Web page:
Did you know about this extremely rare European mammal?

From black rhinos in southern Africa to orang-utans in southeast Asia, rare mammals have become iconic symbols for wildlife conservation. But did you know that there is a critically endangered mammal in the heart of Europe? The Bavarian pine vole (Microtus bavaricus) was presumed extinct decades ago but rediscovered in 2004. One of the few endemic species in Central Europe, it is in danger of dying out completely due to intense management of forests.

Tiny and very rare vole

The Bavarian pine vole is tiny, measuring only 10cm in length and weighing around 18-28g. With its drab fur, tiny teeth and short tail, it can only be differentiated from the closely related Alpine and Liechtenstein’s pine vole species by genetic or comparative morphological analysis. The species evolved in the last Ice Age as its population was isolated in the the Rofan mountains. The animals live in underground passageway and are herbivores, feeding on roots, grasses and herbs.

The Bavarian pine vole is endemic to the Northern Limestone Alps in Austria and parts of southern Bavaria. It was first discovered in 1962 in the Bavarian town of Garmisch-Partenkirchen. 23 individuals were caught in a mousetrap and identified as a new species from various morphological characteristics. Despite a few unconfirmed sightings in Tyrol in the 1970s, no specimens were officially recorded. In the 1980s, a hospital was built on the area where it was originally found, effectively destroying the species’ only known habitat. After fruitless searches, scientists declared the Bavarian pine vole extinct.

In 2004, decades after its first sighting, Friederike Spitzenberger from the Natural History Museum of Vienna rediscovered the tiny species in Austria. After finding genetic evidence for its presence in the Rofan mountain range a few years prior, she caught a tiny rodent in a live trap. Genetic studies and comparisons with a stuffed specimen confirmed that this was a separate species. Despite extensive efforts, including citizen searches in Garmisch-Partenkirchen, researchers did not find any populations of the Bavarian pine vole in Bavaria.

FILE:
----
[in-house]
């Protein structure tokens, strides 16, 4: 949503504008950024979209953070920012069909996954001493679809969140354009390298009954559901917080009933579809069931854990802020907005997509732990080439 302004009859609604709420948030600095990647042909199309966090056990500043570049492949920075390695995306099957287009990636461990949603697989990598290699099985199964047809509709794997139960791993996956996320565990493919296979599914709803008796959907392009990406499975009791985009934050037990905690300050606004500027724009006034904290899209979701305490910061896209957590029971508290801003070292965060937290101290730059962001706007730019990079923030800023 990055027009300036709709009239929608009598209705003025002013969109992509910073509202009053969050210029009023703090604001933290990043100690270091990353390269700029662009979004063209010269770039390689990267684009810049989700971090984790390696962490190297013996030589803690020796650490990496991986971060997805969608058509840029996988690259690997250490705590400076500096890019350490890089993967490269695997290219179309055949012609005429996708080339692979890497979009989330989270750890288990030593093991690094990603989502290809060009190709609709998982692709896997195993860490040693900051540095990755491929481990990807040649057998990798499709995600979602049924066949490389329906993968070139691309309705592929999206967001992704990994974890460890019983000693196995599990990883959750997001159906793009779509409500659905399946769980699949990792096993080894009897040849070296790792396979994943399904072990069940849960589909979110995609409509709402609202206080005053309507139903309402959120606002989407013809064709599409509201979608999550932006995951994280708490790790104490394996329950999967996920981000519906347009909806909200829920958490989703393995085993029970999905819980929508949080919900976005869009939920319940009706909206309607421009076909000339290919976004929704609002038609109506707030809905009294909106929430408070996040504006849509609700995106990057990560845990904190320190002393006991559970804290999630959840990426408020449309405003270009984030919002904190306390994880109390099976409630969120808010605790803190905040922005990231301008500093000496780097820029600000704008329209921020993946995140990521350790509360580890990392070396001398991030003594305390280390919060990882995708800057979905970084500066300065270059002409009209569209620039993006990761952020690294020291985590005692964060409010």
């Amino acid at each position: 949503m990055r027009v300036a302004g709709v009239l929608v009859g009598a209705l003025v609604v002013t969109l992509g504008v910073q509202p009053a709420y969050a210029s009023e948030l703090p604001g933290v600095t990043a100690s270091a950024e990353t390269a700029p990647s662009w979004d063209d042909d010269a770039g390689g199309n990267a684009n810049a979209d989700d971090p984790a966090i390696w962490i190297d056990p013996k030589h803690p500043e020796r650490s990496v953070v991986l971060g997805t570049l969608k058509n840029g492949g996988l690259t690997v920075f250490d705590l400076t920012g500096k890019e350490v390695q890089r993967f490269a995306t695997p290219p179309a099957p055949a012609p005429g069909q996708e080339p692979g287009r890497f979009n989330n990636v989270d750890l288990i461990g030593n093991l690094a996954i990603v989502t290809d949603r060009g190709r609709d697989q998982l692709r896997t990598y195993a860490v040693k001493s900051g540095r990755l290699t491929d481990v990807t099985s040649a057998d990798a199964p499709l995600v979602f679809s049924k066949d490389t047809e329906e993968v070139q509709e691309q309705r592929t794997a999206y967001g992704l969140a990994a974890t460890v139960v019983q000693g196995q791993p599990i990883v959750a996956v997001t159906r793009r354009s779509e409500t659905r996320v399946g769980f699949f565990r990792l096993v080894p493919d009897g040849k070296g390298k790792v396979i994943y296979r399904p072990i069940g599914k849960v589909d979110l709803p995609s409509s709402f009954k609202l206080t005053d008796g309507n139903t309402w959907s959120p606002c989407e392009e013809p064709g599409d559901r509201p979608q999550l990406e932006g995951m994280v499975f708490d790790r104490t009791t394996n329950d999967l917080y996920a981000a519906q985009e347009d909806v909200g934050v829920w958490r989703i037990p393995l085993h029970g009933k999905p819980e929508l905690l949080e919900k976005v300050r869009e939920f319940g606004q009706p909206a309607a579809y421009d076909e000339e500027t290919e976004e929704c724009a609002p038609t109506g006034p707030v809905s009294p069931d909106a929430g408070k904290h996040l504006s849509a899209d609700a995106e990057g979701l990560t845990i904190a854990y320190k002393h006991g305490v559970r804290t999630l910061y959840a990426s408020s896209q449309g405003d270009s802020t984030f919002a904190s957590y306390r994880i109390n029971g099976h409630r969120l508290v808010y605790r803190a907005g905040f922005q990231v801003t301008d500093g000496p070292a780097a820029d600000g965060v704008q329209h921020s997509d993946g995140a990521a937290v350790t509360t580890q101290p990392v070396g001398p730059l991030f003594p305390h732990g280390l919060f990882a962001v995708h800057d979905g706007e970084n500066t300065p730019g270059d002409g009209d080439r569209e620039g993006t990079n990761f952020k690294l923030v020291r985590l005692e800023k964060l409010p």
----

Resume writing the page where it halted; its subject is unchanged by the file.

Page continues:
The animal is extremely rare. Probably only a few hundred of them exist. We now have to make sure they don’t die out.

Friederike Spitzenberger
Natural History Museum of Vienna

Protecting a critically endangered European species

The only known population of this species lives in a few hectares of northern Tyrol near the German-Austrian border. Its habitat is a montane, mixed open forest with several wild streams. Although naturally managed at the time of the vole’s rediscovery, much of this wooded area has been cleared for cattle grazing. The remaining forest is unprotected and threatened by logging.

Due to its extremely restricted range and habitat disappearance, the IUCN has designated Microtus bavaricus as “Critically Endangered”. This makes it one of the only critically endangered mammals in Europe, along with the European mink and European hamster. Unlike these two species however, the Bavarian pine vole is not protected. Regular monitoring has taken place since 2014 in the Rofan mountains. The Alpenzoo in Innsbruck has also kept a few of the critically endangered animals since last year. They are not yet exhibited publicly but are carefully researched by biologists and veterinarians. This June, the zoo rejoiced as a pair of the voles bore two females.

We are as overjoyed as little children about this offspring, for this vole is more threatened than the tiger, snow leopard or panda.

André Stadler
Director of the Alpenzoo in Innsbruck

Although the conservation of the Bavarian pine vole is in its early stages, we can hope that more initiatives are put in place for its protection. After all, finding a mammal species this rare in the heart of Europe is truly remarkable.

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